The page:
The phrase can have multiple meanings, depending upon the emphasis given to the words. On the one hand, it can imply an affirmative, active meaning — of some individual or organization implementing steps in order to alter the course of another’s life.
In this sense, it may be that a problem has been identified — for example, higher rate of drug addiction in a community; increase in crime rates; an intersection with a greater incidence of traffic accidents, etc. As a result of an identified problem, a person, group or entity goes about “doing something” about it — i.e., petitioning the city council to put a traffic light at the intersection; forming a community-watch program to reduce the crime rate; intervening and educating the community about drug addition, etc. Thus, the phrase “changing lives” in this sense can be characterized as an “active” involvement where X is impacting upon Y.
In another sense, it can remain inactive — as a passive onlooker who recognizes that there are alterations occurring in the lives of individuals. Every day, changes occur in the lives of everyone about. One may quip that such a manner of meaning is rather inconsequential, inasmuch as it is a given that lives must by necessity change and encounter adaptations every day; for, it is a tautology to include in a single breath the terms “life” and “change”, just as it is a redundancy to refer to the weather without admitting vicissitude.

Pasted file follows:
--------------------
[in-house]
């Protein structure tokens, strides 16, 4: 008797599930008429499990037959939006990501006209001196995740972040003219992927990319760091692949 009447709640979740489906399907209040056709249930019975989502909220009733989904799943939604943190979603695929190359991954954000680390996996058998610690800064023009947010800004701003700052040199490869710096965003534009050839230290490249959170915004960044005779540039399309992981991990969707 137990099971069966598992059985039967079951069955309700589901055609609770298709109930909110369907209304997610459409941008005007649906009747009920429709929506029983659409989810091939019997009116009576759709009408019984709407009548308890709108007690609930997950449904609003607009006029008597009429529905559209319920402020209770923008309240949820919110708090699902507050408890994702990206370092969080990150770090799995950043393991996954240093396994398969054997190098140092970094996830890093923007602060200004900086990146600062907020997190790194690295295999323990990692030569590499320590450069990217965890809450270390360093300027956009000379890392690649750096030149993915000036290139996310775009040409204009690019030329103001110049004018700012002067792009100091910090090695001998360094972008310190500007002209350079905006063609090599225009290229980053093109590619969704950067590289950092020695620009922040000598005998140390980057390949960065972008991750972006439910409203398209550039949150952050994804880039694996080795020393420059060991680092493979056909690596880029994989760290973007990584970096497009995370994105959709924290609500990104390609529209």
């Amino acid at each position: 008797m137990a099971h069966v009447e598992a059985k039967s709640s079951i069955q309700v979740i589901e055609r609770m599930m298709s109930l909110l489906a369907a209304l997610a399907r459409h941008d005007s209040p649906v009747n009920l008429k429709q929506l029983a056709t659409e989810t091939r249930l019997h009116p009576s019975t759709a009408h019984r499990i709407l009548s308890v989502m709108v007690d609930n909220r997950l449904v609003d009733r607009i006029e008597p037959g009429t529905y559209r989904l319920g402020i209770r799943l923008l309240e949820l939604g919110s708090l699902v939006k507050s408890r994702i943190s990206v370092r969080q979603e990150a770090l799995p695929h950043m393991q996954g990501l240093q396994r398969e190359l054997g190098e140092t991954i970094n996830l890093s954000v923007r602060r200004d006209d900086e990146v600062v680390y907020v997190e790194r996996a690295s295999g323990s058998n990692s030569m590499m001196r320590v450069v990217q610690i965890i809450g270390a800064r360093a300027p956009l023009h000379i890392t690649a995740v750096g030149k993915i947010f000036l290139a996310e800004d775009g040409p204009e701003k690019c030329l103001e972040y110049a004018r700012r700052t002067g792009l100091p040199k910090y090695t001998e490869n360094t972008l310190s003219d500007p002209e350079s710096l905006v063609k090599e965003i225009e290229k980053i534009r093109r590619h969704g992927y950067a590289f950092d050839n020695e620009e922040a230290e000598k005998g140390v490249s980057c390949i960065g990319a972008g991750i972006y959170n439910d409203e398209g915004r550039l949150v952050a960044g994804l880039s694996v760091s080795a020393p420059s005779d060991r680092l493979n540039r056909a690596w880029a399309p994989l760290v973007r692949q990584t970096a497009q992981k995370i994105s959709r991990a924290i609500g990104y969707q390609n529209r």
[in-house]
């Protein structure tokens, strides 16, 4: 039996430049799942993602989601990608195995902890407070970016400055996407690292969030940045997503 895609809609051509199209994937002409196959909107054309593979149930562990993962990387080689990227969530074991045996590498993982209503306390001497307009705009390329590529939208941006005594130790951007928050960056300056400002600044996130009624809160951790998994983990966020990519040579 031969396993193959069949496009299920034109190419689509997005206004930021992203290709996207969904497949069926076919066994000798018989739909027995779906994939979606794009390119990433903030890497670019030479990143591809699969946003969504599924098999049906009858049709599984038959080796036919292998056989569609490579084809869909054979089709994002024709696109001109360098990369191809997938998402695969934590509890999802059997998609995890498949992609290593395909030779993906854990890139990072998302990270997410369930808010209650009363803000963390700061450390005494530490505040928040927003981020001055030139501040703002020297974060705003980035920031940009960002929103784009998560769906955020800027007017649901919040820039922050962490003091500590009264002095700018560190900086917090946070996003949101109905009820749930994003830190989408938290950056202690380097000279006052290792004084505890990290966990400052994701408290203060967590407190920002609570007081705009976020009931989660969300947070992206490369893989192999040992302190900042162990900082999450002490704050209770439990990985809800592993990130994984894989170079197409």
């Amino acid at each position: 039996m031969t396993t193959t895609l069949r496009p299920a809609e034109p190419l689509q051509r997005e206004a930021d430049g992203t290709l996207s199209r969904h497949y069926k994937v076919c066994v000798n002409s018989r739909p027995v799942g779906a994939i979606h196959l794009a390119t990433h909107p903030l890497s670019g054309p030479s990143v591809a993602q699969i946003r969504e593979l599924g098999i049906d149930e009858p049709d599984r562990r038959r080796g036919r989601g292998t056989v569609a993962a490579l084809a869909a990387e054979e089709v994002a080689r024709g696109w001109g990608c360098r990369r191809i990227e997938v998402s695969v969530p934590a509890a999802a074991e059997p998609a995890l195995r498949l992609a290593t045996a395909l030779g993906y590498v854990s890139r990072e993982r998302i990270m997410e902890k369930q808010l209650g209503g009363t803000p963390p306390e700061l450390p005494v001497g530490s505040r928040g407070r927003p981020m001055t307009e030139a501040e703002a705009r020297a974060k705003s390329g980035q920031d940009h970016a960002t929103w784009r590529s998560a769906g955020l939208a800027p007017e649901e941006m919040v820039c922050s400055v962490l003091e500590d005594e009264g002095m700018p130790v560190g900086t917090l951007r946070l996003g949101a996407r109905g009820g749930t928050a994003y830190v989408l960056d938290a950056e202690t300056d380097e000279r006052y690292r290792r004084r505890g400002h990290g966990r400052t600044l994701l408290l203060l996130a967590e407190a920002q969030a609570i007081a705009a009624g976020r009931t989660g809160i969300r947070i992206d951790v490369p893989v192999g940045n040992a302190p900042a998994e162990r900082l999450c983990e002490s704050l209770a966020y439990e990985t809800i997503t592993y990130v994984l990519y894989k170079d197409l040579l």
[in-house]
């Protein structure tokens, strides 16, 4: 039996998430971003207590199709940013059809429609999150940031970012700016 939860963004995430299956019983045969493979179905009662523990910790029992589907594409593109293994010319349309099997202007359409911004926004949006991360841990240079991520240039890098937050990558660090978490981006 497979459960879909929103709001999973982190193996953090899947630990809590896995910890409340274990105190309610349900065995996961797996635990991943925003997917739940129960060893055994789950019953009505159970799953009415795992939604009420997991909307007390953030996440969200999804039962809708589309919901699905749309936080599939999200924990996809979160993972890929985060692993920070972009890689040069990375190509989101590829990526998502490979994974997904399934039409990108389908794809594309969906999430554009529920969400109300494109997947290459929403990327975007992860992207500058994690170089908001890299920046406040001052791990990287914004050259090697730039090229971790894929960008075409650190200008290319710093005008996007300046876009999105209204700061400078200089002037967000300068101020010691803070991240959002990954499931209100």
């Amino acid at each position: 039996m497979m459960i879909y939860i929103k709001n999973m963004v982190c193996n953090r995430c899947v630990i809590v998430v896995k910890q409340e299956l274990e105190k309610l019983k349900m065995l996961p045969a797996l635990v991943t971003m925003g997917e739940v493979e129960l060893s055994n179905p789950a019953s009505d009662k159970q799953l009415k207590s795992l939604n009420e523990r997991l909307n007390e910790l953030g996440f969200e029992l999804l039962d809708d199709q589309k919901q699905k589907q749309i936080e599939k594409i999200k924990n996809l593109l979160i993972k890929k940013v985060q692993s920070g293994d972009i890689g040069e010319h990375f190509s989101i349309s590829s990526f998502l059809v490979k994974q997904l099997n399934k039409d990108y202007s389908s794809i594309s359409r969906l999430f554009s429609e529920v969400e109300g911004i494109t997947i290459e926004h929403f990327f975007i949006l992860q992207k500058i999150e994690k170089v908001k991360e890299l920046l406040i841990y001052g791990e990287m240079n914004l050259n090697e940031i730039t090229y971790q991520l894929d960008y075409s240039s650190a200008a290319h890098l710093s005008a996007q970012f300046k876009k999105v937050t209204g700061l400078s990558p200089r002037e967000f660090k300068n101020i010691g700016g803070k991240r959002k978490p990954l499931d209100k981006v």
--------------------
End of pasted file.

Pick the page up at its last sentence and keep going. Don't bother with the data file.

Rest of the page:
Changing lives is to be presumed. Life’s daily turmoils require it; it is an inevitability which cannot be avoided. The greater question is: How do we respond to the changes?
For Federal employees and U.S. Postal workers who suffer from a medical condition such that the medical condition prevents the Federal or Postal employee from performing one or more of the essential elements of one’s Federal or Postal job, the issue about changing lives can take on a third meaning — that one’s life, career and employment status must by necessity undergo an alteration and modification.
The changes wrought are forced by an uninvited force — the medical condition — and the circumstances which mandate change cannot be controlled — of the inability to perform one or more of the essential elements of one’s position with the Federal Agency or the Postal Service. How the Federal employee responds to this necessary change is where the relevant next step takes on greater consequences of potential harm. What you don’t know in the changing life may harm you, and that is why consulting with an attorney who specializes in Federal Disability Retirement Law prior to initiating those next steps in changing lives, is important.
Robert R. McGill, Esquire